Chris Kirubi, the flamboyant millionaire chairman of Kenya’s Capital Media Group, may be 70 but he shows no sign of slowing down or holding his tongue. The tycoon used the platform at a recent ICT conference in Nairobi to launch a scathing attack on Kenya’s government and ICT Board for not doing enough to connect with young people through digital channels and social media.

“I think we have to stop fooling ourselves that we have changed,” he said. “We need to believe and get the government to do the right thing. The government talks to youth through a newspaper. Why don’t they go to the platform that the youth use? If the government wants to talk to its citizens it should talk to them in their language, in their medium. I think maybe our government is scared of revolution.”

Kirubi put this inactivity down to a lack of faith in Kenya’s young population on the part of the government, and said this had to change.

“I think it’s about time that the government realised that the youth we have can use their brains to generate money,” he said. “The money we have needs to be put into the youth. They can become great inventors. The problem we have is the knowledge gap between the leaders and the youth generation.”

Kirubi’s criticism was all the more pointed as Paul Kukubo, the CEO of the Kenya ICT Board, was sharing a panel with the Capital Media boss at the time the comments were made. Kukubo looked uncomfortable, but upon further pressing from Kirubi was forced to admit that the government was not doing enough in terms of social media, a far cry from the Twitter-active government in nearby Rwanda, though he said the ICT Board was advising the government to do more. He cautioned, however, that the government was an easy punching bag and that the private sector also needed to do more.

This is not just hot air from Kirubi, who has become an active participant on social media platforms. He has 42,438 Twitter followers and tweets prolifically, while also being active on Facebook. Later in life, Kirubi has taken up the baton for young people in Kenya, mentoring them online and fighting their corner in public. The multi-millionaire, who made his money in real estate and now owns companies across various sectors, took to Twitter earlier this year to declare his new objectives.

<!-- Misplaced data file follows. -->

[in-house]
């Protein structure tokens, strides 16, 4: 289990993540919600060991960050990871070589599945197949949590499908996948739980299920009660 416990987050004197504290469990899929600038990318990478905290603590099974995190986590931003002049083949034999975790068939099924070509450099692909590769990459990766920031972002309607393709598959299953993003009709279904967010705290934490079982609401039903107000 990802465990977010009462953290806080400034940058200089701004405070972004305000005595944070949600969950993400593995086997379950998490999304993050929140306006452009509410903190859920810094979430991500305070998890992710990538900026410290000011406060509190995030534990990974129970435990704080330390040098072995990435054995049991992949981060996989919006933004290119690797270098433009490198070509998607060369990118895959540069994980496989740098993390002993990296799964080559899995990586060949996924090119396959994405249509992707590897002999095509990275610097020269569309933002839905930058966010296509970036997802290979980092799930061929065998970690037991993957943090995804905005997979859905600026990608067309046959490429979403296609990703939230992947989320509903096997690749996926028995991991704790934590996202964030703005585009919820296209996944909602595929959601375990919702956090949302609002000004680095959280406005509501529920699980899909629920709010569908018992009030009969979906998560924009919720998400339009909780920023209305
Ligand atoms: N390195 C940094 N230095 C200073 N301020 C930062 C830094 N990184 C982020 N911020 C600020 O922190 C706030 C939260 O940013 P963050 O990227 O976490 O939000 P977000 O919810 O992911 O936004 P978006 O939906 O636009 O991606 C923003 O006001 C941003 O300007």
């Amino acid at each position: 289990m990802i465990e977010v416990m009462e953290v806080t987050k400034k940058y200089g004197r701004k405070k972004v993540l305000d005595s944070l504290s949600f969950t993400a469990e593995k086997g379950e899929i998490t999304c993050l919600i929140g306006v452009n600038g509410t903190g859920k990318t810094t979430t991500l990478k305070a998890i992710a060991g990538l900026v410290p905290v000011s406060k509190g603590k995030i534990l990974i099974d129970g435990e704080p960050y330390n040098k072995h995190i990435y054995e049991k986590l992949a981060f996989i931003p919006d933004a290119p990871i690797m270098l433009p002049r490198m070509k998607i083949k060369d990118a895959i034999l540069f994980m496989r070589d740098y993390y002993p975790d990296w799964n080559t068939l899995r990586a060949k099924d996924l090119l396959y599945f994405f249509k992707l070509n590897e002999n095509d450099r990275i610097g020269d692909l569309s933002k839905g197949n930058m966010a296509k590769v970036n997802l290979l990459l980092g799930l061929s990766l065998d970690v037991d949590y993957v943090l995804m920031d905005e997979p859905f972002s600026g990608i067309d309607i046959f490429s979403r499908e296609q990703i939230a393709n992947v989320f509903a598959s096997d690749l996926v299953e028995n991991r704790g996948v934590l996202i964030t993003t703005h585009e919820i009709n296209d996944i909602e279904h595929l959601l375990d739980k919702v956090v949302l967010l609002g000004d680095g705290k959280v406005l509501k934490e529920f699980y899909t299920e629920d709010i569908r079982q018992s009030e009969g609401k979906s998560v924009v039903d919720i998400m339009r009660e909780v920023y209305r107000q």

“I am on a mission. I believe my following needs to grow. I need to be able to work with many Kenyans in order to drive this country forward,” he tweeted. Shortly after, he followed up with: “Oh my word! Thank you all for your support. It’s about time I created more time to mentor and influence the great minds of this country.”

Since then Kirubi has been easily contactable via social media, mentoring and answering questions from various followers. His social media posts normally contain plenty of business insight and advice, such as: “True leadership is about humility. It’s about knowing when to call it a day and acknowledging there others better suited to take the lead” and “To prosper soundly in business, you must satisfy not only your customers, but you must lay yourself out to satisfy also the men who make your product and the men who sell it. So if you’re not doing too well in business, you should consider the above.”

Kirubi is filling a role that, according to a 2004 study by the Harvard Business Review, is crucial. The report said that “young leaders with mentors were more likely to succeed professionally and experience career satisfaction”, noting that a trusting relationship is essential for effective mentoring. Kirubi appears to have created this type of relationship with his many followers, and it is his hope that the Kenyan government will try harder to engage in the same way.

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